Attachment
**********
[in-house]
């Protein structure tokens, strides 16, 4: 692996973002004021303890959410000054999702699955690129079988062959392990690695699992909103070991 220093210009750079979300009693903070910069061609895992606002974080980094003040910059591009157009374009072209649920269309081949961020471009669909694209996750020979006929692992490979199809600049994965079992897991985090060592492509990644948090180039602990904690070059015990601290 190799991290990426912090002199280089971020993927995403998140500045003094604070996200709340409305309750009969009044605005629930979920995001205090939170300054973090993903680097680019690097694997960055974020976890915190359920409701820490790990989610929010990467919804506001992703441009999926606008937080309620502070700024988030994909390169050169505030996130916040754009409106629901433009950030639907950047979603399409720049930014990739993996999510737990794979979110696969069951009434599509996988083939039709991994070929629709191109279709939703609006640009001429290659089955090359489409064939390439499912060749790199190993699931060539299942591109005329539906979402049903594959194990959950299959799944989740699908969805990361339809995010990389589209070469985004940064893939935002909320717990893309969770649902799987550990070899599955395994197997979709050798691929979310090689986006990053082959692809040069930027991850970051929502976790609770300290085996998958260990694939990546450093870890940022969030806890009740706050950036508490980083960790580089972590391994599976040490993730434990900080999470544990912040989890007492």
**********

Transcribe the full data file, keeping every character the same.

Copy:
[in-house]
């Protein structure tokens, strides 16, 4: 692996973002004021303890959410000054999702699955690129079988062959392990690695699992909103070991 220093210009750079979300009693903070910069061609895992606002974080980094003040910059591009157009374009072209649920269309081949961020471009669909694209996750020979006929692992490979199809600049994965079992897991985090060592492509990644948090180039602990904690070059015990601290 190799991290990426912090002199280089971020993927995403998140500045003094604070996200709340409305309750009969009044605005629930979920995001205090939170300054973090993903680097680019690097694997960055974020976890915190359920409701820490790990989610929010990467919804506001992703441009999926606008937080309620502070700024988030994909390169050169505030996130916040754009409106629901433009950030639907950047979603399409720049930014990739993996999510737990794979979110696969069951009434599509996988083939039709991994070929629709191109279709939703609006640009001429290659089955090359489409064939390439499912060749790199190993699931060539299942591109005329539906979402049903594959194990959950299959799944989740699908969805990361339809995010990389589209070469985004940064893939935002909320717990893309969770649902799987550990070899599955395994197997979709050798691929979310090689986006990053082959692809040069930027991850970051929502976790609770300290085996998958260990694939990546450093870890940022969030806890009740706050950036508490980083960790580089972590391994599976040490993730434990900080999470544990912040989890007492």